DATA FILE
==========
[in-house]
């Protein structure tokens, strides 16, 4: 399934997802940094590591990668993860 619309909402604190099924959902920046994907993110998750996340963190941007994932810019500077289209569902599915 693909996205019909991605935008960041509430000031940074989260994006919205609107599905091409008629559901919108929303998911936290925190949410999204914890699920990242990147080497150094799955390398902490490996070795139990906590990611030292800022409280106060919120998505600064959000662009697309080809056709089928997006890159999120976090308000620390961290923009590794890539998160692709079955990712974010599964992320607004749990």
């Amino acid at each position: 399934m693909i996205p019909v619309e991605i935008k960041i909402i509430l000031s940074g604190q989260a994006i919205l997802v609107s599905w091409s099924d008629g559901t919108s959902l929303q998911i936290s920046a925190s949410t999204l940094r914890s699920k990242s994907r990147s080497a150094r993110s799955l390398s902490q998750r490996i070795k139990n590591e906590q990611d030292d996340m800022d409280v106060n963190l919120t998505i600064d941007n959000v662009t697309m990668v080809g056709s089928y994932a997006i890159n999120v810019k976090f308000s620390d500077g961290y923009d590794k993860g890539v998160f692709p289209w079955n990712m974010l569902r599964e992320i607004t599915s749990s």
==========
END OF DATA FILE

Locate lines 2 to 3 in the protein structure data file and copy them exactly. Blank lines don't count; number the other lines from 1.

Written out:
């Protein structure tokens, strides 16, 4: 399934997802940094590591990668993860 619309909402604190099924959902920046994907993110998750996340963190941007994932810019500077289209569902599915 693909996205019909991605935008960041509430000031940074989260994006919205609107599905091409008629559901919108929303998911936290925190949410999204914890699920990242990147080497150094799955390398902490490996070795139990906590990611030292800022409280106060919120998505600064959000662009697309080809056709089928997006890159999120976090308000620390961290923009590794890539998160692709079955990712974010599964992320607004749990």
């Amino acid at each position: 399934m693909i996205p019909v619309e991605i935008k960041i909402i509430l000031s940074g604190q989260a994006i919205l997802v609107s599905w091409s099924d008629g559901t919108s959902l929303q998911i936290s920046a925190s949410t999204l940094r914890s699920k990242s994907r990147s080497a150094r993110s799955l390398s902490q998750r490996i070795k139990n590591e906590q990611d030292d996340m800022d409280v106060n963190l919120t998505i600064d941007n959000v662009t697309m990668v080809g056709s089928y994932a997006i890159n999120v810019k976090f308000s620390d500077g961290y923009d590794k993860g890539v998160f692709p289209w079955n990712m974010l569902r599964e992320i607004t599915s749990s």